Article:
The announcement last week by the Federal Reserve’s Federal Open Market Committee (FOMC) of quantitative easing part three (QE3) came as a surprise to me and many others. I was attending a bank advisory board meeting made up of management and leading agricultural industry players, and when the announcement was made, groans were heard throughout the room.
The Federal Reserve will purchase $40 billion/month in mortgage-backed securities. The FOMC implied that it would maintain exceptionally low interest rates until mid-2015, an increase of six months from their prior forecast of December 2014. This accommodative action was designed to kickstart the economy and drive down the unemployment rate, which has been above 8% for the longest duration ever recorded. The current unemployment rate is 8.1%, or a U-6 rate of 14.8%, which includes discouraged workers and people who have given up on joining the workforce. Also, the labor force participation rate for men is now historically the lowest ever.
The printing presses at the Federal Reserve are alive and well. The key to the FOMC’s announcement was saying that this strategy will continue until the economy improves. The open-ended nature of the stimulus raises signals that the United States economy is in difficulty, thus requiring drastic action.
Implications to agricultural producers are that high commodity prices should continue strong, similar to the results of the two other stimulus strategies, QE1 and QE2. Those in the grain, oil and mineral businesses have benefited tremendously from the stimulus; however, their brethren on the livestock side are really experiencing margin squeeze, which has caused a reduction in the size of that component of the agricultural industry.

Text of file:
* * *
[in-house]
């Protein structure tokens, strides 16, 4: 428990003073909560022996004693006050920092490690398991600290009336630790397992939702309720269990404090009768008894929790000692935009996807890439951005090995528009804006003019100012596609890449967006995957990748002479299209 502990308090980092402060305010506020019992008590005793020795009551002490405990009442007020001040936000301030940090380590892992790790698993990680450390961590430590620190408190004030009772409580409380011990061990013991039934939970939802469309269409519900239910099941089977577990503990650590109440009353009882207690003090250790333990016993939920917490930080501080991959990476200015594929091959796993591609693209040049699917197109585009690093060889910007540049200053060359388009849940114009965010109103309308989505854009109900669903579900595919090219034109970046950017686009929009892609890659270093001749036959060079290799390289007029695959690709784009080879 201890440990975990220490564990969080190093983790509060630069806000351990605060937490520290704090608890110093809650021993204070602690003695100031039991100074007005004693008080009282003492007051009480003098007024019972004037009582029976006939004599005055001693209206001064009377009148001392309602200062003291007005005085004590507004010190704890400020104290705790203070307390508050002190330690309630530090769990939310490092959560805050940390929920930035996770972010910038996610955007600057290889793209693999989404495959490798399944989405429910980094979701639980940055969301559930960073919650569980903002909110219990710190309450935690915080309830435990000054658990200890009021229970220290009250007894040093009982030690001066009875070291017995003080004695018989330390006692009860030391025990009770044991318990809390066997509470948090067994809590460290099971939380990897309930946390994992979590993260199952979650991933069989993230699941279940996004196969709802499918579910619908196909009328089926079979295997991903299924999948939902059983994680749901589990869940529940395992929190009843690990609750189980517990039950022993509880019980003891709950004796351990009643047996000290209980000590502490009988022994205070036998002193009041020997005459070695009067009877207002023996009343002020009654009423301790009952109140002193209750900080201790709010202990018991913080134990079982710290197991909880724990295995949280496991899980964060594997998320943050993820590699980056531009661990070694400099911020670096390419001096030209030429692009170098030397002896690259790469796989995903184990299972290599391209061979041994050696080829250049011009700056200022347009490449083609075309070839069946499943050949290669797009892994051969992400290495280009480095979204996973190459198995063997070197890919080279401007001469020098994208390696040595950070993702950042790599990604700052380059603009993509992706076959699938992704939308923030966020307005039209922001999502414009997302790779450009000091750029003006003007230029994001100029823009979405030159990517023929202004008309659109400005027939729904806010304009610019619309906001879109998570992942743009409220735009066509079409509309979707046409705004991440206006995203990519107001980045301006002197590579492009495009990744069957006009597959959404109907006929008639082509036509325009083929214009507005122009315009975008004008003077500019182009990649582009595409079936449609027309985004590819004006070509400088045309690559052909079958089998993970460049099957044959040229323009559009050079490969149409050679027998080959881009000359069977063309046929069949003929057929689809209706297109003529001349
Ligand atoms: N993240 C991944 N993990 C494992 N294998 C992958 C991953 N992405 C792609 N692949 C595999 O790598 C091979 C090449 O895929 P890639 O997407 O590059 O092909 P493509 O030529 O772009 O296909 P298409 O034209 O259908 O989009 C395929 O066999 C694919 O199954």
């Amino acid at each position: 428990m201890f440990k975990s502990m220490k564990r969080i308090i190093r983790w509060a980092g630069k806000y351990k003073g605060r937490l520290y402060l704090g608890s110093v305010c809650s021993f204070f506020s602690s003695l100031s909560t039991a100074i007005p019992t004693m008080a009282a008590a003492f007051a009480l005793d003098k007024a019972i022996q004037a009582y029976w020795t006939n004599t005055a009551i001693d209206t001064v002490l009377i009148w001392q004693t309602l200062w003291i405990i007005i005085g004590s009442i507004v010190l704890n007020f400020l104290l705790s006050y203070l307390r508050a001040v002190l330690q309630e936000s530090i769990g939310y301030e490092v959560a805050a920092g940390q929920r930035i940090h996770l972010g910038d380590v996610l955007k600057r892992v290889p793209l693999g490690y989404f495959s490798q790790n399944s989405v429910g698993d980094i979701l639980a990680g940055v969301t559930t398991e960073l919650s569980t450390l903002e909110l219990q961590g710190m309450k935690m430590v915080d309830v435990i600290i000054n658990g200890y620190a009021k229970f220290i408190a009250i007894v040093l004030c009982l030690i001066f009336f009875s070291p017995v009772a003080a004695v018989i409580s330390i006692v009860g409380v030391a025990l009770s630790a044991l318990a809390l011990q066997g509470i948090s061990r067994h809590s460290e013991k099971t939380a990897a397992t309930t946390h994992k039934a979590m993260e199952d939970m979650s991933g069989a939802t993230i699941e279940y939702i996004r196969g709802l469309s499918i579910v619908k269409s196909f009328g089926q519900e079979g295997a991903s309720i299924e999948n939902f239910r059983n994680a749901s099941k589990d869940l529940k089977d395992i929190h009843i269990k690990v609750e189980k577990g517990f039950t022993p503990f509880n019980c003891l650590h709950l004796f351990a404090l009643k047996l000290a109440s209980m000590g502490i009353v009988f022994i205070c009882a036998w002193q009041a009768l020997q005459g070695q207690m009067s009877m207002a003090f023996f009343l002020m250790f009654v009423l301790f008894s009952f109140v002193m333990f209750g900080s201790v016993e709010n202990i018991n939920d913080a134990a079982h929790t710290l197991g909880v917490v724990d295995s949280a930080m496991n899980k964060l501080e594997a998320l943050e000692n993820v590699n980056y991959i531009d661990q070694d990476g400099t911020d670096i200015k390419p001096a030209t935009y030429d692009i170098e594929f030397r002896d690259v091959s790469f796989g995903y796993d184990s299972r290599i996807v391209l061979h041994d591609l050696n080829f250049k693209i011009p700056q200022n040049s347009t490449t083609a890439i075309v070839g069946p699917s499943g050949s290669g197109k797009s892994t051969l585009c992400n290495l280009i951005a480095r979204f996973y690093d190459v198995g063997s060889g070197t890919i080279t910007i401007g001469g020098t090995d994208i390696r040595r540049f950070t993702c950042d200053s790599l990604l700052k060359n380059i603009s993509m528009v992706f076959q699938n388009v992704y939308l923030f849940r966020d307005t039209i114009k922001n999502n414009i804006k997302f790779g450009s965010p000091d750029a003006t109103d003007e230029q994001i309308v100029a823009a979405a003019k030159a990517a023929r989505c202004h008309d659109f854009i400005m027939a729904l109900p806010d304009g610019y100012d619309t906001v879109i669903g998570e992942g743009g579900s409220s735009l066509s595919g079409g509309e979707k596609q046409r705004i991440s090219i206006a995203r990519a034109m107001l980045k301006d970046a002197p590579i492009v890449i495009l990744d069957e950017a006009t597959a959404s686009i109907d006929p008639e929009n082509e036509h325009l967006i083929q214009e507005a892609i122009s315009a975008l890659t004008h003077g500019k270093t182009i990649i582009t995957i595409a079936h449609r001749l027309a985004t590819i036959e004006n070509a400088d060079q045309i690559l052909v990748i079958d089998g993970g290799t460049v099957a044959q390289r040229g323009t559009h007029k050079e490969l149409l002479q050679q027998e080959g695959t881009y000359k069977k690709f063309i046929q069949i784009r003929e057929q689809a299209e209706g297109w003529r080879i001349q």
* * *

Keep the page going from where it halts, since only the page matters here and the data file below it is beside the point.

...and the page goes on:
The stimulus strategy has been “sugar candy” to the stock, commodity and farmland markets creating rapidly increasing headline inflation, which includes food and energy. The dollar is losing value to other major worldwide currencies, which reduces buying power of those in the United States. Another part of the QE3 strategy is to encourage investors, who have $15 trillion in cash or near term cash or money market assets, to invest in the marketplace. Interestingly enough, Europe unleashed its stimulus, and China is utilizing this strategy as well to stimulate its economy, so this is a worldwide stimulus strategy.
Does the Federal Reserve have an exit plan and will it be transparent? Second, will this stimulus create demand destruction as commodities become too highly priced? Third, will investors place more money in short term and cash assets as uncertainty skyrockets concerning the strategy? Only time will tell, and if this strategy backfires, inflation and decline in standard of living in debt-ridden countries could be the outcome.
P.S.: Too much financial leverage on the balance sheet – whether business, personal or government debt – generally leads to problems. Just remember the following examples: Lehman Brothers, Fannie and Freddie (the secondary markets for housing), the housing bubble, the Savings and Loan Crisis, the Farm Crisis and even the Great Depression.
There are only three ways out: Grow the economy, incomes or business; default; or in the government’s case, print money, which reduces buying power.
Editor’s note: Dave Kohl, Corn & Soybean Digest trends editor, is an ag economist specializing in business management and ag finance. He recently retired from Virginia Tech, but continues to conduct applied research and travel extensively in the U.S. and Canada, teaching ag and banking seminars and speaking to producer and agribusiness groups. He can be reached at firstname.lastname@example.org.